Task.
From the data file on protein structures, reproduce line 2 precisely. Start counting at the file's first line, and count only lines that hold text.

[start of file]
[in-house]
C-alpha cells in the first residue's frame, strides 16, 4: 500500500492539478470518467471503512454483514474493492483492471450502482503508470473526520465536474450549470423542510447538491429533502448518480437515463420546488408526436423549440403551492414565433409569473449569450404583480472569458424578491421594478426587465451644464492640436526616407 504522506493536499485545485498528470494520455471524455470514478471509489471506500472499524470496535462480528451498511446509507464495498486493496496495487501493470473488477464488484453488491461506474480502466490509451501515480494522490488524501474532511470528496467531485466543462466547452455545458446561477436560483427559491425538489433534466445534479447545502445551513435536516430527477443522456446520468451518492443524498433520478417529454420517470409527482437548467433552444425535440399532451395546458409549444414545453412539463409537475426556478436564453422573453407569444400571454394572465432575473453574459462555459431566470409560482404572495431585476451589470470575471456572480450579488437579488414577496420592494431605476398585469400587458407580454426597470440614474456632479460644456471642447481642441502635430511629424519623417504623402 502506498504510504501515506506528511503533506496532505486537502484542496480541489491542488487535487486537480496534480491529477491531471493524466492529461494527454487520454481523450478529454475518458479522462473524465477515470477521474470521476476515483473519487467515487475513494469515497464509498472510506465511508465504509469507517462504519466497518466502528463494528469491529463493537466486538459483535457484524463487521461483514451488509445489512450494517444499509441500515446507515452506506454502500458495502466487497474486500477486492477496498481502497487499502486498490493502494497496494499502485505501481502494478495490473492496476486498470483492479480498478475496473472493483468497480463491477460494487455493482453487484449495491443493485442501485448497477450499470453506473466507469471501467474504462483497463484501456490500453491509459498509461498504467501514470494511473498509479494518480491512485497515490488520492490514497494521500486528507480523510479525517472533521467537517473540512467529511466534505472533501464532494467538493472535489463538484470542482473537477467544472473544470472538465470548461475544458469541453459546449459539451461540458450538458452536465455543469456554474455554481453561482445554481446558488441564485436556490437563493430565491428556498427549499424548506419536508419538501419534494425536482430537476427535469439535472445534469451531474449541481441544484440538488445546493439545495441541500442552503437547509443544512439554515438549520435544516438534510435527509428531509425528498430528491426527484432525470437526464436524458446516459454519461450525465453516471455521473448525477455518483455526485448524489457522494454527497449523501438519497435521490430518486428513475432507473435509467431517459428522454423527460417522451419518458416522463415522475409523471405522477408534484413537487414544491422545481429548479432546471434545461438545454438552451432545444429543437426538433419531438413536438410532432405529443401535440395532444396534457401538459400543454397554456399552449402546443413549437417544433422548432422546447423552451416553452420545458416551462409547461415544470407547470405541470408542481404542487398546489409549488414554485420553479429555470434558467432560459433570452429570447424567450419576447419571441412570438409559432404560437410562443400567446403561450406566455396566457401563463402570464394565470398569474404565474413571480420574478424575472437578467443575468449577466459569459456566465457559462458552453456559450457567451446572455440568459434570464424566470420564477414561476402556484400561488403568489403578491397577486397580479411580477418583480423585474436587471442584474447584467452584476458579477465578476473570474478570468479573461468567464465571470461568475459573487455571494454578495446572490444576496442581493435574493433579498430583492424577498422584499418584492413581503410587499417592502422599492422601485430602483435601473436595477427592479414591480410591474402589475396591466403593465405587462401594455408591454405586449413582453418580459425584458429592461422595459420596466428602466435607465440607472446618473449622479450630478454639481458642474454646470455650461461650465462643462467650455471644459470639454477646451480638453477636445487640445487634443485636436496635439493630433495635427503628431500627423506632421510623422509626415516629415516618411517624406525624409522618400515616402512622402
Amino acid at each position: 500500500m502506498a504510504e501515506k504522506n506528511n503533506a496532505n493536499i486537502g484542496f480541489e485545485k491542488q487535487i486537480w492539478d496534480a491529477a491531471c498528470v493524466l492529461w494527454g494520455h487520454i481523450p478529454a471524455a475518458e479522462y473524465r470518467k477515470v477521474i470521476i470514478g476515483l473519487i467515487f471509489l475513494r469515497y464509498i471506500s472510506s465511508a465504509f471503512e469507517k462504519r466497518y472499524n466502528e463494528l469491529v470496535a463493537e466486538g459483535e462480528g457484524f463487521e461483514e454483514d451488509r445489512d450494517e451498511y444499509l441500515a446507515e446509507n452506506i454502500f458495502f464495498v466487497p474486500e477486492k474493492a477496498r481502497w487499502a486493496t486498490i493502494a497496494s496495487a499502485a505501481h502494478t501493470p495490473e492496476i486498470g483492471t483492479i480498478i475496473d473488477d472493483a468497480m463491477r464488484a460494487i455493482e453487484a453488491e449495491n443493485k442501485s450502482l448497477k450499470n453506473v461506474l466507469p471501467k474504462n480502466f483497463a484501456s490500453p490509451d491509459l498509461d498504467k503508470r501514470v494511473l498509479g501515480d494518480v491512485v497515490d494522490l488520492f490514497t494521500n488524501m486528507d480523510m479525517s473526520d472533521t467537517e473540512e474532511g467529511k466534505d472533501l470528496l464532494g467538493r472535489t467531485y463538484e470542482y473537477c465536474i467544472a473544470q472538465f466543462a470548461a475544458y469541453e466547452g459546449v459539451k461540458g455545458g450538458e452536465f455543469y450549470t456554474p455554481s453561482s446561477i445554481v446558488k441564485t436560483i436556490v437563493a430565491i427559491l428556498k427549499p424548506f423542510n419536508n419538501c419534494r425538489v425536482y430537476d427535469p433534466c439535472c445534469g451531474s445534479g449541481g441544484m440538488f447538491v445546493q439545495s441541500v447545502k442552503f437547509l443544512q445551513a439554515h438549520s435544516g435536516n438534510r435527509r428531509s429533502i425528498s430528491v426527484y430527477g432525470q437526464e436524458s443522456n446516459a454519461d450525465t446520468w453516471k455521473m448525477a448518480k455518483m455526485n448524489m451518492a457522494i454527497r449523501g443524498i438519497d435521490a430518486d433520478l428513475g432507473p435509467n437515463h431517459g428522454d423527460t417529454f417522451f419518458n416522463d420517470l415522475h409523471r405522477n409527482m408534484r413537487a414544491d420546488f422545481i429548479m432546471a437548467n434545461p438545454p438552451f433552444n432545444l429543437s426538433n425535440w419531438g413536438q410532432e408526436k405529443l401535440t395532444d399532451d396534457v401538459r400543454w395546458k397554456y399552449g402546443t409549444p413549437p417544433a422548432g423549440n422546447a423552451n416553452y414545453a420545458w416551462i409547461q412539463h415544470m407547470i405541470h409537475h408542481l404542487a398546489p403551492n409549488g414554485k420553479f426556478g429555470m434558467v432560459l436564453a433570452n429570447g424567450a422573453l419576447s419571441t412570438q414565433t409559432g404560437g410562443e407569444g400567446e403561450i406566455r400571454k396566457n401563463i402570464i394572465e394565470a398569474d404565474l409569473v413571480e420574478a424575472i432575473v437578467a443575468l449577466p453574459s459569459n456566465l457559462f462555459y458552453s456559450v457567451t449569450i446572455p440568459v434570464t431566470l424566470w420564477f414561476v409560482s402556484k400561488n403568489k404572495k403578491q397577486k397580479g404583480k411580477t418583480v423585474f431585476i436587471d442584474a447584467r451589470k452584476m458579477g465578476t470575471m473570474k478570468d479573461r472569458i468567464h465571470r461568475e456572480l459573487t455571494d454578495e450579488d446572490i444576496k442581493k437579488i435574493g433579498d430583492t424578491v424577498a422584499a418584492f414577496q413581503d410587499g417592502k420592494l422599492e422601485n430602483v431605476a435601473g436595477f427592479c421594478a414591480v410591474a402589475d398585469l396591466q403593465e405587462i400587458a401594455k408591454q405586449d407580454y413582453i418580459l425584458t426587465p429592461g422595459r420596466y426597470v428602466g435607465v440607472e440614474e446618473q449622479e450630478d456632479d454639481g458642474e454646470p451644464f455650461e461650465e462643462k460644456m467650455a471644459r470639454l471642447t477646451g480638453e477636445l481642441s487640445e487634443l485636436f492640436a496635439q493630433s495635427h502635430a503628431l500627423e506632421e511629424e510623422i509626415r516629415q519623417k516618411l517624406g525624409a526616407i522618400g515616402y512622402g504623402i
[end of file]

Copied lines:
C-alpha cells in the first residue's frame, strides 16, 4: 500500500492539478470518467471503512454483514474493492483492471450502482503508470473526520465536474450549470423542510447538491429533502448518480437515463420546488408526436423549440403551492414565433409569473449569450404583480472569458424578491421594478426587465451644464492640436526616407 504522506493536499485545485498528470494520455471524455470514478471509489471506500472499524470496535462480528451498511446509507464495498486493496496495487501493470473488477464488484453488491461506474480502466490509451501515480494522490488524501474532511470528496467531485466543462466547452455545458446561477436560483427559491425538489433534466445534479447545502445551513435536516430527477443522456446520468451518492443524498433520478417529454420517470409527482437548467433552444425535440399532451395546458409549444414545453412539463409537475426556478436564453422573453407569444400571454394572465432575473453574459462555459431566470409560482404572495431585476451589470470575471456572480450579488437579488414577496420592494431605476398585469400587458407580454426597470440614474456632479460644456471642447481642441502635430511629424519623417504623402 502506498504510504501515506506528511503533506496532505486537502484542496480541489491542488487535487486537480496534480491529477491531471493524466492529461494527454487520454481523450478529454475518458479522462473524465477515470477521474470521476476515483473519487467515487475513494469515497464509498472510506465511508465504509469507517462504519466497518466502528463494528469491529463493537466486538459483535457484524463487521461483514451488509445489512450494517444499509441500515446507515452506506454502500458495502466487497474486500477486492477496498481502497487499502486498490493502494497496494499502485505501481502494478495490473492496476486498470483492479480498478475496473472493483468497480463491477460494487455493482453487484449495491443493485442501485448497477450499470453506473466507469471501467474504462483497463484501456490500453491509459498509461498504467501514470494511473498509479494518480491512485497515490488520492490514497494521500486528507480523510479525517472533521467537517473540512467529511466534505472533501464532494467538493472535489463538484470542482473537477467544472473544470472538465470548461475544458469541453459546449459539451461540458450538458452536465455543469456554474455554481453561482445554481446558488441564485436556490437563493430565491428556498427549499424548506419536508419538501419534494425536482430537476427535469439535472445534469451531474449541481441544484440538488445546493439545495441541500442552503437547509443544512439554515438549520435544516438534510435527509428531509425528498430528491426527484432525470437526464436524458446516459454519461450525465453516471455521473448525477455518483455526485448524489457522494454527497449523501438519497435521490430518486428513475432507473435509467431517459428522454423527460417522451419518458416522463415522475409523471405522477408534484413537487414544491422545481429548479432546471434545461438545454438552451432545444429543437426538433419531438413536438410532432405529443401535440395532444396534457401538459400543454397554456399552449402546443413549437417544433422548432422546447423552451416553452420545458416551462409547461415544470407547470405541470408542481404542487398546489409549488414554485420553479429555470434558467432560459433570452429570447424567450419576447419571441412570438409559432404560437410562443400567446403561450406566455396566457401563463402570464394565470398569474404565474413571480420574478424575472437578467443575468449577466459569459456566465457559462458552453456559450457567451446572455440568459434570464424566470420564477414561476402556484400561488403568489403578491397577486397580479411580477418583480423585474436587471442584474447584467452584476458579477465578476473570474478570468479573461468567464465571470461568475459573487455571494454578495446572490444576496442581493435574493433579498430583492424577498422584499418584492413581503410587499417592502422599492422601485430602483435601473436595477427592479414591480410591474402589475396591466403593465405587462401594455408591454405586449413582453418580459425584458429592461422595459420596466428602466435607465440607472446618473449622479450630478454639481458642474454646470455650461461650465462643462467650455471644459470639454477646451480638453477636445487640445487634443485636436496635439493630433495635427503628431500627423506632421510623422509626415516629415516618411517624406525624409522618400515616402512622402